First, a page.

Eureka Stockade:Charles Hotham reporting the result of the trial of two of the Ballaarat rioters, at the Supreme Court
Eureka Stockade:Charles Hotham reporting the result of the trial of two of the Ballaarat rioters, at the Supreme Court is associated with Toorak House, Melbourne located at these coordinates -37.8131869, 144.9629796
|VPRS 1085/P Unit 9|
|VA 466 Governor (including Lieutenant Governor 1851-1855 and Governor's Office)|
|28 February 1855|
|Image||Transcript Margin Notes||Body of Transcript|
Despatch No. 38
Reporting the result of the trial of two of the Ballaarat rioters, at the Supreme Court
Toorac – near Melbourne 28th February 1855
The Right Honorable Sir George Grey Bart, K.C.B.
I have already done myself the honor to report, in my Despatch No.162. of the 20th day of December 1854, that the Military force engaged in the attack on the 'Eureka' Stockade on the Gold Field at Ballarat had made one hundred and twenty prisoners; out of this number only thirteen were committed for trial; the remainder being released, not on account of the charges being entirely disproved, but because the Magistrates were to limit the commitments to those against whom the proof of participation was of the clearest kind.
The prisoners already named were sent to Melbourne to take their trial; but for various causes, into which I need hardly enter, the trials were postponed until the 20th day of February when, at the request of the Counsel of the first three prisoners their trial was further postponed, in consequence of the alleged absence of material witnesses for the Defence of the first two, and the want of preparation on the part of the third to take his trial.
The case of the fourth, a person of colour, and an inhabitant of Boston in the United States, was then proceeded with.
I append for your information a copy of the report of the trial extracted from the 'Argus' newspaper, and a complete report of these trials – taken from a short hand writers notes, will be transmitted as soon as they can be prepared.
The Identity of the prisoner – his presence on two occasions when the insurgents were being armed and drilled, and his presence at and participation in, the occurences at the Eureka Stockade on the morning of the 3rd December, were clearly proved.
Six witnesses spoke to his having been found inside the stockade – two to his having been seen discharging a gun at the Military – and two to his having been taken in custody, out of a tent inside the Stockade, which was used as a Guard Tent by the Insurgents, and from which many shots had been fired – many persons having been found dead and wounded in it, and several stand of arms having been discovered lying on the floor apparently recently discharged.
The proof of existence of a treasonable concert, was supported by evidence of the meeting on Bakery Hill on the 28th of November – the swearing in of volunteers under the Insurgents Flag on the 29th – and the drilling of armed bodies of men on that, and the subsequent days – the compulsory stopping, by the Insurgents in armed parties, of all mining operations by the well disposed, during those days – the collection of arms, ammunition, provisions, and stores without payment – the formation of weapons (pikes) – the construction of the stockade, and the resistance and attack (the firing having been commenced by the Insurgents without challenge or parley) on the troops, and constabulary, on the morning of the 3rd December.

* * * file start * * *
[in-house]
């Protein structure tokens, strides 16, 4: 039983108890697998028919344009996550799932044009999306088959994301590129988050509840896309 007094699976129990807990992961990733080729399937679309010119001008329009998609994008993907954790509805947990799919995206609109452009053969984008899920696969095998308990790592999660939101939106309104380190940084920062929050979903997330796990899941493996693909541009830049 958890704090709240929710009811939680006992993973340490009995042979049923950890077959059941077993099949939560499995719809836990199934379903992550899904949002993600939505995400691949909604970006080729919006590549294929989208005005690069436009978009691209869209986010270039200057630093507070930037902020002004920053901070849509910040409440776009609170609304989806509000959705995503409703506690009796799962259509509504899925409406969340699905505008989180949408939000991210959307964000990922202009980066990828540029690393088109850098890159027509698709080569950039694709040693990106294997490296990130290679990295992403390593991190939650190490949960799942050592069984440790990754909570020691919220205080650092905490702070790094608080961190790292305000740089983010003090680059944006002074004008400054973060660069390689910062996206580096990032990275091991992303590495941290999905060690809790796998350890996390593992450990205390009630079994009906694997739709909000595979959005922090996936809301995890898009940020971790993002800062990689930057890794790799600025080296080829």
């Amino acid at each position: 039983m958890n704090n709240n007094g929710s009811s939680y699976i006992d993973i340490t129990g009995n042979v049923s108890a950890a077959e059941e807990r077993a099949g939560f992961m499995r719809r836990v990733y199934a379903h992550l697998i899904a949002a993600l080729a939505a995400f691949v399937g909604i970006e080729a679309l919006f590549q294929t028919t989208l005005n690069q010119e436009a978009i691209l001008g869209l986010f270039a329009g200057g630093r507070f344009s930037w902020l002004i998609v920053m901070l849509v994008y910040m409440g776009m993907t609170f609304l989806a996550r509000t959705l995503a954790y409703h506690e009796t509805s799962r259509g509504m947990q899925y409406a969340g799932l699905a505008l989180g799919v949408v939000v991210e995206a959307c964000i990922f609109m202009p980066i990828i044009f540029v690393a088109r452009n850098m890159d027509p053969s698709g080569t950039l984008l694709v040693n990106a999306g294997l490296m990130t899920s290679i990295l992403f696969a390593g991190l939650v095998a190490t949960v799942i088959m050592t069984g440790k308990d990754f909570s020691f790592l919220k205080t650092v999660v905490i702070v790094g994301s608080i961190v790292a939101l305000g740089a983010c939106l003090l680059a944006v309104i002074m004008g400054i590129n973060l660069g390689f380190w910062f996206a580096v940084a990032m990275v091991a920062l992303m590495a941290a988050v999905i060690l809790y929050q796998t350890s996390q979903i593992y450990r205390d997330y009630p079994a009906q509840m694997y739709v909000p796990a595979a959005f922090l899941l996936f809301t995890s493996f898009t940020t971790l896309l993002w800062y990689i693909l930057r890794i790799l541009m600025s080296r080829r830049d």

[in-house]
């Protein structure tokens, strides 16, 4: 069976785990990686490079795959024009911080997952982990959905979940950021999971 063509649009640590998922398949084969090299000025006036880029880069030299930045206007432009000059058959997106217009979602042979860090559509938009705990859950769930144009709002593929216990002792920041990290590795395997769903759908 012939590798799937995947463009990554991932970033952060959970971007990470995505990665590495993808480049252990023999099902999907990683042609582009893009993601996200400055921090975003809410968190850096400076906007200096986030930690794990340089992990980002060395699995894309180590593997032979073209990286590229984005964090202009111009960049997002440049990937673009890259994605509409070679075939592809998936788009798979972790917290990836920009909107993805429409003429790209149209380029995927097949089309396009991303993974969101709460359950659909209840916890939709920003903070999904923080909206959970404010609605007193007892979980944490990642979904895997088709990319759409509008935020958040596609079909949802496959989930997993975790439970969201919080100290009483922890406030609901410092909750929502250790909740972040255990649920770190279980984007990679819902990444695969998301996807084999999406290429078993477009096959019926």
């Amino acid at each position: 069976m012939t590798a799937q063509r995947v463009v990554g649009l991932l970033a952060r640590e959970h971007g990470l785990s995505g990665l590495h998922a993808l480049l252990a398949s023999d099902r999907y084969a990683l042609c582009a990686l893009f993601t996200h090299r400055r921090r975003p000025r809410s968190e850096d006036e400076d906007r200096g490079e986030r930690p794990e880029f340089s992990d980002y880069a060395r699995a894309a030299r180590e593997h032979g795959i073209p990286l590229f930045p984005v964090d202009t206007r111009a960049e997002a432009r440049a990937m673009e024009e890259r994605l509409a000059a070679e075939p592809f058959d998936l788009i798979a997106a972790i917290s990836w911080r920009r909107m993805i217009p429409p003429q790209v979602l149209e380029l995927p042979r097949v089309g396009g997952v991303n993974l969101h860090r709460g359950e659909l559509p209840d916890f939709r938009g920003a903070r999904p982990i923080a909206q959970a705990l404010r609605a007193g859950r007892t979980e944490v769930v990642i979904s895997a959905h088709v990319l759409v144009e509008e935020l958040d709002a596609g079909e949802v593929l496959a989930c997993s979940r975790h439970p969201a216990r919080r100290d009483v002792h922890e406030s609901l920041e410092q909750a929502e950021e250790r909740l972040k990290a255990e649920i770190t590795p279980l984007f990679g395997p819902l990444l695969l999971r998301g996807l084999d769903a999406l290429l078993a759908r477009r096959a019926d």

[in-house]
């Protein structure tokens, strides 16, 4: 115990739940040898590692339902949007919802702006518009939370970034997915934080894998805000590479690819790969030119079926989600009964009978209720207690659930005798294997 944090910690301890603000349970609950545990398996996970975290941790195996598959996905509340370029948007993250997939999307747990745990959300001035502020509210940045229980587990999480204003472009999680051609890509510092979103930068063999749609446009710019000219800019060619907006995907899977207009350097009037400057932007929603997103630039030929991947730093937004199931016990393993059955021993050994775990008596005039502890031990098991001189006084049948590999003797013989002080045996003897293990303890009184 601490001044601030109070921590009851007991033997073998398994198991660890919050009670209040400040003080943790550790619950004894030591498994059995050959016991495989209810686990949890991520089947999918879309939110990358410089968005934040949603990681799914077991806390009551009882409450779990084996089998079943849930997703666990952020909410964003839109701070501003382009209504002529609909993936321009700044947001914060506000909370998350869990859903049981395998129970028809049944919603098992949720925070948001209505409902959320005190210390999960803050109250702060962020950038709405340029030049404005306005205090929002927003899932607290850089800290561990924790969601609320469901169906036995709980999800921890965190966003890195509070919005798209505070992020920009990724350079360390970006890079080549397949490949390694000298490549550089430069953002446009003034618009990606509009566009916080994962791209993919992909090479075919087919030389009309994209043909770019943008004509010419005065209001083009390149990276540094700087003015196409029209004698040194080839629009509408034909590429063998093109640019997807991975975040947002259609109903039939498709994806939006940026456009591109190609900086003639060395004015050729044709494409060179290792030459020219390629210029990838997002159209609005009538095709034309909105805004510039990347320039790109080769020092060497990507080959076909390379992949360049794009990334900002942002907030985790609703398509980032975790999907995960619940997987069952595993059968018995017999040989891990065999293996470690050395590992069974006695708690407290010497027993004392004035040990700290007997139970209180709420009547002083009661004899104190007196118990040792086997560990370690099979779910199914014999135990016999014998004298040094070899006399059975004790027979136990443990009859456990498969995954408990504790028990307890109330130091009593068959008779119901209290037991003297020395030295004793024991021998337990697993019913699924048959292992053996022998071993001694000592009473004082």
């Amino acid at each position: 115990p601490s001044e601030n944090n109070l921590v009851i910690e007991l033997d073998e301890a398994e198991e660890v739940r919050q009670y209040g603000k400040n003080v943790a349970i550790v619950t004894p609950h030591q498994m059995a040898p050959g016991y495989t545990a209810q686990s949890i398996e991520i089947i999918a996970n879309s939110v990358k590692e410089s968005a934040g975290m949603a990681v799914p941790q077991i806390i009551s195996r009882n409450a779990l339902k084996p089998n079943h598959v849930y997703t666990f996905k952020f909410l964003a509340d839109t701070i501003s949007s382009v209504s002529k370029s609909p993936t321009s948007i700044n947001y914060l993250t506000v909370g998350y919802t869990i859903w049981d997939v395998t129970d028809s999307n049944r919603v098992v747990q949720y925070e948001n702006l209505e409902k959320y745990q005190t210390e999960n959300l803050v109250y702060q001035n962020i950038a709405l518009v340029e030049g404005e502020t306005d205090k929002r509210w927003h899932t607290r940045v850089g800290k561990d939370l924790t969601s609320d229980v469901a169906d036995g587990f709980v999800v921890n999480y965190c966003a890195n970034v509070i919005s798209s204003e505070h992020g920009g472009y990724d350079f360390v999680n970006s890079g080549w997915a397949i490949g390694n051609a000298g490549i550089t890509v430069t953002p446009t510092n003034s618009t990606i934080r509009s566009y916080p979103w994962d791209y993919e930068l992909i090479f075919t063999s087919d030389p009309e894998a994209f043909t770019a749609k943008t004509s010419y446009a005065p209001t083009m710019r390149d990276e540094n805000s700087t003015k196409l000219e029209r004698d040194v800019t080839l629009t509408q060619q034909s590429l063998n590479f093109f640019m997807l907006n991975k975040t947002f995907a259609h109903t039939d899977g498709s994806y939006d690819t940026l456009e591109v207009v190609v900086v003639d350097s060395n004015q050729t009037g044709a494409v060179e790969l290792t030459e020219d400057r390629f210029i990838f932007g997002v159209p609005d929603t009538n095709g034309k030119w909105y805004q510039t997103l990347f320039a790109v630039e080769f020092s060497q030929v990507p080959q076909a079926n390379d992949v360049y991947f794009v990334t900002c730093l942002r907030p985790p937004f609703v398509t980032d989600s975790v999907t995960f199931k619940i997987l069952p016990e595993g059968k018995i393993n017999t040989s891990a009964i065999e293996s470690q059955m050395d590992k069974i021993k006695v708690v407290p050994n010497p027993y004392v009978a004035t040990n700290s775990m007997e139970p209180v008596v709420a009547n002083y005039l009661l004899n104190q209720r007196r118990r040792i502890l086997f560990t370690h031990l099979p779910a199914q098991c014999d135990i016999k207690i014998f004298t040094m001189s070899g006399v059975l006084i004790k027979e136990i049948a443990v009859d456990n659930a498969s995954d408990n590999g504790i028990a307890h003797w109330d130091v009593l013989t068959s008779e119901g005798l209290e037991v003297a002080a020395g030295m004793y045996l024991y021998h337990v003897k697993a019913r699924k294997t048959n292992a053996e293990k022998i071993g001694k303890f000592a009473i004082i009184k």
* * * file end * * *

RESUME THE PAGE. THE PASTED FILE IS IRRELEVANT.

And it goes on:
No evidence was called for the defence – the prisoner's Counsel resting solely on the non-existence, as they alleged, of any treasonable intentions – and the Jury, after a brief consultation of half an hour, returned a verdict of 'not guilty'.
The trial of the third prisoner, Irishman, who had been, at the time of the riots, riots, employed as a Reporter of a Newspaper published at the Goldfields – 'The Ballaarat Times' – was the next.
The evidence for the prosecution in his early case, was substantially the same as that in the case of Joseph – except that there was no proof of his having been seen with arms when inside the stockade, or of having been armed when he was taken from the Guard Tent with Joseph – it was proved that he had been drilled on the previous days in the use of a pike.
No evidence was addressed for his defence – which was the same as that urged for Joseph – and a similar verdict of acquittal was, after a brief deliberation, also given in his case.
After these verdicts had been returned it was considered expedient to postpone the trial of the other prisoners until the next session, in order that in cases of such importance to the Country, the opinion of a Jury taken from another panel, might be obtained as to the guilt, or innocence, of the accused.
I have the honor to be Sir, Your most obedient humble servant.